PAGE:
Five blocks of wood, four thick dowels, and a mallet. If that sounds like the ingredients for a woodworking project from your 8th-grade shop class, you were not at Kilbourn Hall Tuesday night with Third Coast Percussion.
The four members of the group -- David Skidmore, Peter Martin, Robert Dillon, and Sean Conners -- were joined by Eastman Professor Michael Burritt for the most minimal of several minimalist pieces sprinkled throughout the concert. Burritt had mentored all of the group's members when he was teaching at Northwestern University and they were clearly delighted to be sharing the stage with him.
The piece, written by Steve Reich and aptly titled "Music for Pieces of Wood," was fascinating in its deceptive simplicity. The wood blocks, thick or thin and probably from various trees, had different timbres. The percussionists coaxed an amazing variety of sound (some of it quite melodic) from them.
This work, stripping the elements of percussion down to their most basic level, was emblematic of Third Coast Percussion's allure. All of the Chicago-based group's members are virtuoso musicians but it's their expansive view of percussion's possibilities that sets them apart. They certainly delighted the two-thirds-full audience last night at Kilbourn.
The following piece, "Apple Blossom" by Peter Garland, showcased another sort of minimalism. Each of the four musicians played with four mallets but instead of striking the two marimbas they shared, they touched the bars quickly but softly, forming one gigantic chord that metamorphosed gradually through the piece. The visual element of the soft white heads of the mallets hovering over the bars was as beautiful as the music.
For a group so enamored of minimalism, Third Coast Percussion sure brought a lot of stuff onto the stage. Aside from the two marimbas in a V formation, some standard drums, and a couple of small xylophone variations, there were, at different times, four large tables filled with objects that never would have suspected they were percussion instruments.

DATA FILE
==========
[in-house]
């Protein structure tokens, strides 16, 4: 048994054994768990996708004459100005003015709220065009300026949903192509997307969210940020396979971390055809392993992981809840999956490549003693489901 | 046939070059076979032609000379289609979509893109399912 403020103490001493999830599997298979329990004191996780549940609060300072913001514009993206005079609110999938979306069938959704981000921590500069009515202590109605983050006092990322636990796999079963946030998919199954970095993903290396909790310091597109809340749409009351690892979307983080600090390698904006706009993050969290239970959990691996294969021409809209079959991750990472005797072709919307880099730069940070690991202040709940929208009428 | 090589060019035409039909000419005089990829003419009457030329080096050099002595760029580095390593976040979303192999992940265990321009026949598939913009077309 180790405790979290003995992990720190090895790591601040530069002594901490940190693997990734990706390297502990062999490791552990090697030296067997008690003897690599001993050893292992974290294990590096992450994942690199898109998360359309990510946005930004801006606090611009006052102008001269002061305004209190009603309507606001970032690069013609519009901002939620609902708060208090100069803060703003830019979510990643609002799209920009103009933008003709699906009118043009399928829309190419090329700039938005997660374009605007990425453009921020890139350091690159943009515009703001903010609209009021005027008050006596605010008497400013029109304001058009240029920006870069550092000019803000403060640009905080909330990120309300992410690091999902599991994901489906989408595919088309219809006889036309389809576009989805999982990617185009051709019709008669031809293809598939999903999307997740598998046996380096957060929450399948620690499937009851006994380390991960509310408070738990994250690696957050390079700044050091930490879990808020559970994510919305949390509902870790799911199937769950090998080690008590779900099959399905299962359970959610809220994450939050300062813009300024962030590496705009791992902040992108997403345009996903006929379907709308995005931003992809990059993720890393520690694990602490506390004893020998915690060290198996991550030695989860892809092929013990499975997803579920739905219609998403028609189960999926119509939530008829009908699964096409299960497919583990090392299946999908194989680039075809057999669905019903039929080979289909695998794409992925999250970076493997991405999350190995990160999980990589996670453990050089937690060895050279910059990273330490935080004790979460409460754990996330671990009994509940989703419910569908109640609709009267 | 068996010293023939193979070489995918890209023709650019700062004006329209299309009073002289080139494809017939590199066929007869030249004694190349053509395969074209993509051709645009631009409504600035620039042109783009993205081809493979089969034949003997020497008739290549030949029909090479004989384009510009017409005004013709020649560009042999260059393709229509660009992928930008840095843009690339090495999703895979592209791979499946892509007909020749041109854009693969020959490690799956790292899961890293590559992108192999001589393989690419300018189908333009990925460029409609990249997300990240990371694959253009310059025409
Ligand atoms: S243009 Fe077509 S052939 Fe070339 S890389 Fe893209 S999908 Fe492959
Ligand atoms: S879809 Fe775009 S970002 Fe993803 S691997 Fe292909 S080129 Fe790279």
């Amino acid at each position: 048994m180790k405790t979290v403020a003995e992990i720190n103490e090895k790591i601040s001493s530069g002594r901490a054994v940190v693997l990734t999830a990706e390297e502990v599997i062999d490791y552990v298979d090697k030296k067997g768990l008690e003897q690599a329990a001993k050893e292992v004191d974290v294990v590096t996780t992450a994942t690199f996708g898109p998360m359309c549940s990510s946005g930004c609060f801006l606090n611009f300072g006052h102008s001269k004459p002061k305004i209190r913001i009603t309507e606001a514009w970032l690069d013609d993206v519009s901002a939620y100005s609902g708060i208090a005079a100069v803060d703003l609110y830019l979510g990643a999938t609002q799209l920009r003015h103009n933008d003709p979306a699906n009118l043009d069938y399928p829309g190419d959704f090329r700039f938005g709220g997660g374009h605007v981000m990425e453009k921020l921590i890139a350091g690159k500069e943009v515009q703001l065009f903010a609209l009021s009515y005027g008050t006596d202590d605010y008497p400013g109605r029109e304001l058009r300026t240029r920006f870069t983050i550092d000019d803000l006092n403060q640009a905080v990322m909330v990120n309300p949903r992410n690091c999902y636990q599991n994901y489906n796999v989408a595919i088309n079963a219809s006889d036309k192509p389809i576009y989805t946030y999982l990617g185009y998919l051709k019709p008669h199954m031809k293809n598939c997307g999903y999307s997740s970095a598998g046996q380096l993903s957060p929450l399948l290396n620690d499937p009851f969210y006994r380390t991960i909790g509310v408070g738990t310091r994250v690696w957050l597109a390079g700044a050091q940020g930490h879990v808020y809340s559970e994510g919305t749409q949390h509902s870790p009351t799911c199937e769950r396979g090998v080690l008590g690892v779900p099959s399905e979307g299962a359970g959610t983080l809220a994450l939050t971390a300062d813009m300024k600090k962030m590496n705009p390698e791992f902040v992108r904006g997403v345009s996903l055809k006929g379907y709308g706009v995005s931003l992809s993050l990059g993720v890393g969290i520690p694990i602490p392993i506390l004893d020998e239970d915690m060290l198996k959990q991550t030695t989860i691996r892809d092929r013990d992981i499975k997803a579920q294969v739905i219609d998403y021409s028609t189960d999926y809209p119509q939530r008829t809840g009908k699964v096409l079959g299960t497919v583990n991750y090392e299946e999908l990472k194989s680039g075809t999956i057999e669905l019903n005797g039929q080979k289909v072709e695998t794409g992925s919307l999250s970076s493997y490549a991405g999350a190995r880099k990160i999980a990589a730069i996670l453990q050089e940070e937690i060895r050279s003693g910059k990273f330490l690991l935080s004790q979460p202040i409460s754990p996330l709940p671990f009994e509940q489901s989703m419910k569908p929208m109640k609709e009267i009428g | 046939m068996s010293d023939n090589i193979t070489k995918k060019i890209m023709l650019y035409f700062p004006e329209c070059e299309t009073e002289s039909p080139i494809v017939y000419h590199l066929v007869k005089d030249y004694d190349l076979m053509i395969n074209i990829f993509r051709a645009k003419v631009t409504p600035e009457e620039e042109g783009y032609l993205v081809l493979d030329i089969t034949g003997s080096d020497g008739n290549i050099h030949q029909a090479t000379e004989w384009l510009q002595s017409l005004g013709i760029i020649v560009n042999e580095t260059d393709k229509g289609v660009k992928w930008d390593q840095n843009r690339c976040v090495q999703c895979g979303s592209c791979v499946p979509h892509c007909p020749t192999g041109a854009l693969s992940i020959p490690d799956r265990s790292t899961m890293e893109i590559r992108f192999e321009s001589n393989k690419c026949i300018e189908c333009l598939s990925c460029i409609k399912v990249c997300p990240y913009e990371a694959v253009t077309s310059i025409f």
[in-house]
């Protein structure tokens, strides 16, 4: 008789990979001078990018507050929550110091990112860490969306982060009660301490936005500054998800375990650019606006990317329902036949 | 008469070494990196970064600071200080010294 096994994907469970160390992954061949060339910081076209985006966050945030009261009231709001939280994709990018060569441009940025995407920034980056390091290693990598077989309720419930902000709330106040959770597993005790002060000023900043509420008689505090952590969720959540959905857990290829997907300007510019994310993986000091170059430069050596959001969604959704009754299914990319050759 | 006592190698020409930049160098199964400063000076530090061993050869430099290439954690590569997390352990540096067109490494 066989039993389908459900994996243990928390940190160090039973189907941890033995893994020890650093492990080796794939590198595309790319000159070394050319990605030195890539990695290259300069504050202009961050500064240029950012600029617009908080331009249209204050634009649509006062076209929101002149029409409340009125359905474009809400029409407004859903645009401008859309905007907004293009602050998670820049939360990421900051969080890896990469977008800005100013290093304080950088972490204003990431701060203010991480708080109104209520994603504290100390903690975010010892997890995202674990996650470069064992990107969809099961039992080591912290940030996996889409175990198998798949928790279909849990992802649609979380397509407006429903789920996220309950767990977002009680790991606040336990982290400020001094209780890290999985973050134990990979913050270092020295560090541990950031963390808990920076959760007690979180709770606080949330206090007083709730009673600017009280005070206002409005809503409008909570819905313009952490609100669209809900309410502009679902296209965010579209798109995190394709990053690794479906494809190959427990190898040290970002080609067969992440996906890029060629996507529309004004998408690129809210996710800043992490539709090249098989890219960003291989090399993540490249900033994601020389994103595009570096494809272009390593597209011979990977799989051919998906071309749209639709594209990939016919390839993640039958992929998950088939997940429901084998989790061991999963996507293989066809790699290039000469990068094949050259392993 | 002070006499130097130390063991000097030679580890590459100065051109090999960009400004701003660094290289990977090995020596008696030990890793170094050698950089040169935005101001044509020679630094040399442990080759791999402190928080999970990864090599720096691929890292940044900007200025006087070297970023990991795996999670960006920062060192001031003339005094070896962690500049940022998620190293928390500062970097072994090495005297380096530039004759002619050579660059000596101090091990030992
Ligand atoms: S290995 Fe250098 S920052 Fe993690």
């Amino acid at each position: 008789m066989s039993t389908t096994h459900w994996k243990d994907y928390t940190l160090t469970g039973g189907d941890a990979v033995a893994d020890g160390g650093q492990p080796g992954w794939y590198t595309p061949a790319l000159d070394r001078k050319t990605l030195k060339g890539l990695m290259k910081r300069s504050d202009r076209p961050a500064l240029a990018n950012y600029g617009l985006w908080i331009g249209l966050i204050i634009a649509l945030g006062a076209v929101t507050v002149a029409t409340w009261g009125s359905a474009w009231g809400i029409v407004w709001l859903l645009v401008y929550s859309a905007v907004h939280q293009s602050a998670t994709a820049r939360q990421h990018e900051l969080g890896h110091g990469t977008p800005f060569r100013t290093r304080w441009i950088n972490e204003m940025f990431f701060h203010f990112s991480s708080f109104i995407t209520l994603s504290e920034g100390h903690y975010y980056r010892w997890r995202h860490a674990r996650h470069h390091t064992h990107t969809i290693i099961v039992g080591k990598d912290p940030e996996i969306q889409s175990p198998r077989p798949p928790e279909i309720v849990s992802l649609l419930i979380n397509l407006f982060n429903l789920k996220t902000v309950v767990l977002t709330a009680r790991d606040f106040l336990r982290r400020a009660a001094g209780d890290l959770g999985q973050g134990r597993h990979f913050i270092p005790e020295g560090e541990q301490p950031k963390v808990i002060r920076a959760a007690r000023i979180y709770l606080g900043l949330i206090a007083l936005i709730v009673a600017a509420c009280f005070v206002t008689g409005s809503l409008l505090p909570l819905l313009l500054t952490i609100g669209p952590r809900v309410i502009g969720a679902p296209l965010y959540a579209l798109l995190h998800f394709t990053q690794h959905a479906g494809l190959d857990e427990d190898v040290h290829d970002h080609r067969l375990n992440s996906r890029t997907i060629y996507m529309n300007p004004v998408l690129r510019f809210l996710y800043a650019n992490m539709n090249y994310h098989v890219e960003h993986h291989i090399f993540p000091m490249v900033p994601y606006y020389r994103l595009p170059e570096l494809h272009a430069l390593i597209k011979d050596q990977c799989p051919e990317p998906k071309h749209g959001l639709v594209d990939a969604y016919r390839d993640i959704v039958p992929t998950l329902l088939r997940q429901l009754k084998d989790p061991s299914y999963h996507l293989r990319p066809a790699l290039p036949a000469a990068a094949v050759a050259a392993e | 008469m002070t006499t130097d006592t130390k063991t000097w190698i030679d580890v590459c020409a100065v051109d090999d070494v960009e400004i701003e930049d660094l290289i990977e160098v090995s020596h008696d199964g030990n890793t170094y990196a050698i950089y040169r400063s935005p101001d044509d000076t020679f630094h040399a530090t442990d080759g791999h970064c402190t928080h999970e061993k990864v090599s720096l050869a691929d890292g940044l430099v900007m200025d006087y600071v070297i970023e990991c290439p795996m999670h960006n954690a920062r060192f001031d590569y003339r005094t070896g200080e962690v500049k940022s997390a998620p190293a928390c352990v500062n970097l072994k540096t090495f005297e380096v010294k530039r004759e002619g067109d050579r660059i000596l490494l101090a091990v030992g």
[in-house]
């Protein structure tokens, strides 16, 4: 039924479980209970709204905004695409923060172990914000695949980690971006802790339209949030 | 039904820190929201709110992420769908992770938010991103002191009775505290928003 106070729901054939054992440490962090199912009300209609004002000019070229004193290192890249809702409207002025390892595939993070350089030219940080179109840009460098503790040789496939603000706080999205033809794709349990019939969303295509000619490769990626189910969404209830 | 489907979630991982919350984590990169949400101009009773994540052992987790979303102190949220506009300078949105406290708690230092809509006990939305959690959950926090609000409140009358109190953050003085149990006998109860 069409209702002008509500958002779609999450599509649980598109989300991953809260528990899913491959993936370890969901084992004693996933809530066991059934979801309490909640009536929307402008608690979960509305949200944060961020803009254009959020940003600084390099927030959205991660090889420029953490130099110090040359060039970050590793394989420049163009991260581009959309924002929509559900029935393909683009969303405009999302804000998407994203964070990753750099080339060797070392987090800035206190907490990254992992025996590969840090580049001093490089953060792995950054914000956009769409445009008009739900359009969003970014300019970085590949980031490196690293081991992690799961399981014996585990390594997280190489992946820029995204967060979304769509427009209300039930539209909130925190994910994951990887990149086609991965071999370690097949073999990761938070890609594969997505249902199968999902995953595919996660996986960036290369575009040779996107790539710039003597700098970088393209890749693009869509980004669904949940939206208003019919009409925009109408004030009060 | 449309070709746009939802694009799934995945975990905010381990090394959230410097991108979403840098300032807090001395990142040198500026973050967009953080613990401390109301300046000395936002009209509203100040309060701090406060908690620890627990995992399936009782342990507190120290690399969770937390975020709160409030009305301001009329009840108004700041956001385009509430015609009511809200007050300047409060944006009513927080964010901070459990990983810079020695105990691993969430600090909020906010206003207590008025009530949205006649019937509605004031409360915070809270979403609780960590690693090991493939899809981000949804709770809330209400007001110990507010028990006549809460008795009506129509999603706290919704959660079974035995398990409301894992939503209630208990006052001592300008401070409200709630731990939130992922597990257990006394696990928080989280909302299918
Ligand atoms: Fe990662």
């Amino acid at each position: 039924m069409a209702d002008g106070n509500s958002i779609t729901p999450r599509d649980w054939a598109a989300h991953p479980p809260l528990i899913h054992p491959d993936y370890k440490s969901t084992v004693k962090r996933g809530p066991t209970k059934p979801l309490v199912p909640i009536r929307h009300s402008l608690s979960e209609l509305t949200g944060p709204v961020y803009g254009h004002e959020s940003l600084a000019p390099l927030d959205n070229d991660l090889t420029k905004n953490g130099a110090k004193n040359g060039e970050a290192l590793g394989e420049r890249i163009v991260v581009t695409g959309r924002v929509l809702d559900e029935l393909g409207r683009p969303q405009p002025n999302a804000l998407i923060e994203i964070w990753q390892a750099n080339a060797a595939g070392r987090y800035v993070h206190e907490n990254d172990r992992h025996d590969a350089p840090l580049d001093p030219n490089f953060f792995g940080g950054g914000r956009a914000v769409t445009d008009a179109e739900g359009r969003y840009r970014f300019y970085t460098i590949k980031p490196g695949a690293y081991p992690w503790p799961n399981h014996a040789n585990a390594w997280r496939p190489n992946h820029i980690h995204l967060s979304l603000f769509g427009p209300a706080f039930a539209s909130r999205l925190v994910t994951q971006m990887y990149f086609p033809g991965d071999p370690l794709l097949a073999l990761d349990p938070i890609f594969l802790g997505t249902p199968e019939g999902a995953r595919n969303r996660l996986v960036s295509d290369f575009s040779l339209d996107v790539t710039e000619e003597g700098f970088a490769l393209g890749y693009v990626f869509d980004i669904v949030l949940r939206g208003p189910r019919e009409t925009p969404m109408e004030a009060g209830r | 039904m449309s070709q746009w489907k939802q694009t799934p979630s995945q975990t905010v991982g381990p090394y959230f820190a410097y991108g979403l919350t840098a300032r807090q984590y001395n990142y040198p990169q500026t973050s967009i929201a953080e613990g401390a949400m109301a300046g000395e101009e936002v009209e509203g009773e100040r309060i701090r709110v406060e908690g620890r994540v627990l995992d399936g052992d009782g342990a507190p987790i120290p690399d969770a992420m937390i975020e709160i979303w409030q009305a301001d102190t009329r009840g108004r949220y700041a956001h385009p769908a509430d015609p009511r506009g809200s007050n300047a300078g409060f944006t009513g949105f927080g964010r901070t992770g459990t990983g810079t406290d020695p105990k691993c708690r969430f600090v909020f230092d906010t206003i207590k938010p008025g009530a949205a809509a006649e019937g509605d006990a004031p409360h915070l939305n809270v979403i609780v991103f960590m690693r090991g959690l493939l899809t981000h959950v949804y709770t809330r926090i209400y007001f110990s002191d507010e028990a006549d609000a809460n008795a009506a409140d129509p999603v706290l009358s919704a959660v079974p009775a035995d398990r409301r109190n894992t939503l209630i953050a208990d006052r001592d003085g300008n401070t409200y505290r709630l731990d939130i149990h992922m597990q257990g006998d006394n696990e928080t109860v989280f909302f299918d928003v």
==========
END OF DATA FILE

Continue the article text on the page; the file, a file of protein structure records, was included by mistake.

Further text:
The simplest of these were three shallow wooden box-like structures used to play "Table Music" by Thierry De Mey. All manner of tapping, clapping, and scrapping created a rhythmic tour de force on the most basic of "instruments." Because of the graceful (and sometimes synchronized) movements of the percussionists, this piece, and much of the rest of the concert, became a ballet of sorts, involving intricate choreography.
The most complicated tableful of "instruments" was used to play "Shi" by Alexandre Lunsqui. In search of new sounds when composing the piece, Lunsqui had visited Chinatown and purchased an array of objects ranging from bamboo mats to barbeque grates. In keeping with the inventive nature of the group, the work was played mostly with chop sticks. But one of the piece's most vibrant sections consisted of group members sawing away on metal-rod violins with smaller rods of metal. This work contained no shortage of absurdity and bordered on a Marx Brothers routine.
The most beautiful composition of the night featured a table full of "prayer bowls," metal bowls varying in size. "Resounding Earth, Movement II: Prayer," by Augusta Read Thomas, written with Third Coast Percussion in mind, had a kind of ancient variation on the contemporary electronic loop pedal that is now commonly used to build multiple harmonies by musicians during performances.
The bowls could be struck like bells, but they had another more powerful property. When the head of a mallet was gently rolled along the top-edge, a haunting drone would gradually build. Several times in the piece these gorgeous sounds were summoned from the bowls and while they were resonating, subtly beautiful melodies were tapped out above them until they gradually faded away.